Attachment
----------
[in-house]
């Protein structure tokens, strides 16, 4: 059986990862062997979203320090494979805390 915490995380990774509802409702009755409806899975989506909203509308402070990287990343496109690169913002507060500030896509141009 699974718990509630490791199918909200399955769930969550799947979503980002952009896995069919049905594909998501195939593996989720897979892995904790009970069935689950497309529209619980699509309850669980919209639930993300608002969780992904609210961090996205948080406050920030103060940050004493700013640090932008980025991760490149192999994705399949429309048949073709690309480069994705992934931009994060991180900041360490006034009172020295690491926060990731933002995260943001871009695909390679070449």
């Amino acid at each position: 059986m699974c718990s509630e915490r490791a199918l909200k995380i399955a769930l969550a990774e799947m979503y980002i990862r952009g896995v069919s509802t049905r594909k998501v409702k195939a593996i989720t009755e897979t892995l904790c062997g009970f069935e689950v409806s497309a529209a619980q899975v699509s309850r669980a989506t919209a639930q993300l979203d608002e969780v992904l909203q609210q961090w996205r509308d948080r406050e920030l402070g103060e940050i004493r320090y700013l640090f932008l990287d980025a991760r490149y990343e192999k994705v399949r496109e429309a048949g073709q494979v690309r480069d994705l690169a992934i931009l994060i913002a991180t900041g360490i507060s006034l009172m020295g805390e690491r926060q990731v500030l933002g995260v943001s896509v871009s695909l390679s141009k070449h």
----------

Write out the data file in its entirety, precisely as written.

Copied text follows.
[in-house]
């Protein structure tokens, strides 16, 4: 059986990862062997979203320090494979805390 915490995380990774509802409702009755409806899975989506909203509308402070990287990343496109690169913002507060500030896509141009 699974718990509630490791199918909200399955769930969550799947979503980002952009896995069919049905594909998501195939593996989720897979892995904790009970069935689950497309529209619980699509309850669980919209639930993300608002969780992904609210961090996205948080406050920030103060940050004493700013640090932008980025991760490149192999994705399949429309048949073709690309480069994705992934931009994060991180900041360490006034009172020295690491926060990731933002995260943001871009695909390679070449």
């Amino acid at each position: 059986m699974c718990s509630e915490r490791a199918l909200k995380i399955a769930l969550a990774e799947m979503y980002i990862r952009g896995v069919s509802t049905r594909k998501v409702k195939a593996i989720t009755e897979t892995l904790c062997g009970f069935e689950v409806s497309a529209a619980q899975v699509s309850r669980a989506t919209a639930q993300l979203d608002e969780v992904l909203q609210q961090w996205r509308d948080r406050e920030l402070g103060e940050i004493r320090y700013l640090f932008l990287d980025a991760r490149y990343e192999k994705v399949r496109e429309a048949g073709q494979v690309r480069d994705l690169a992934i931009l994060i913002a991180t900041g360490i507060s006034l009172m020295g805390e690491r926060q990731v500030l933002g995260v943001s896509v871009s695909l390679s141009k070449h």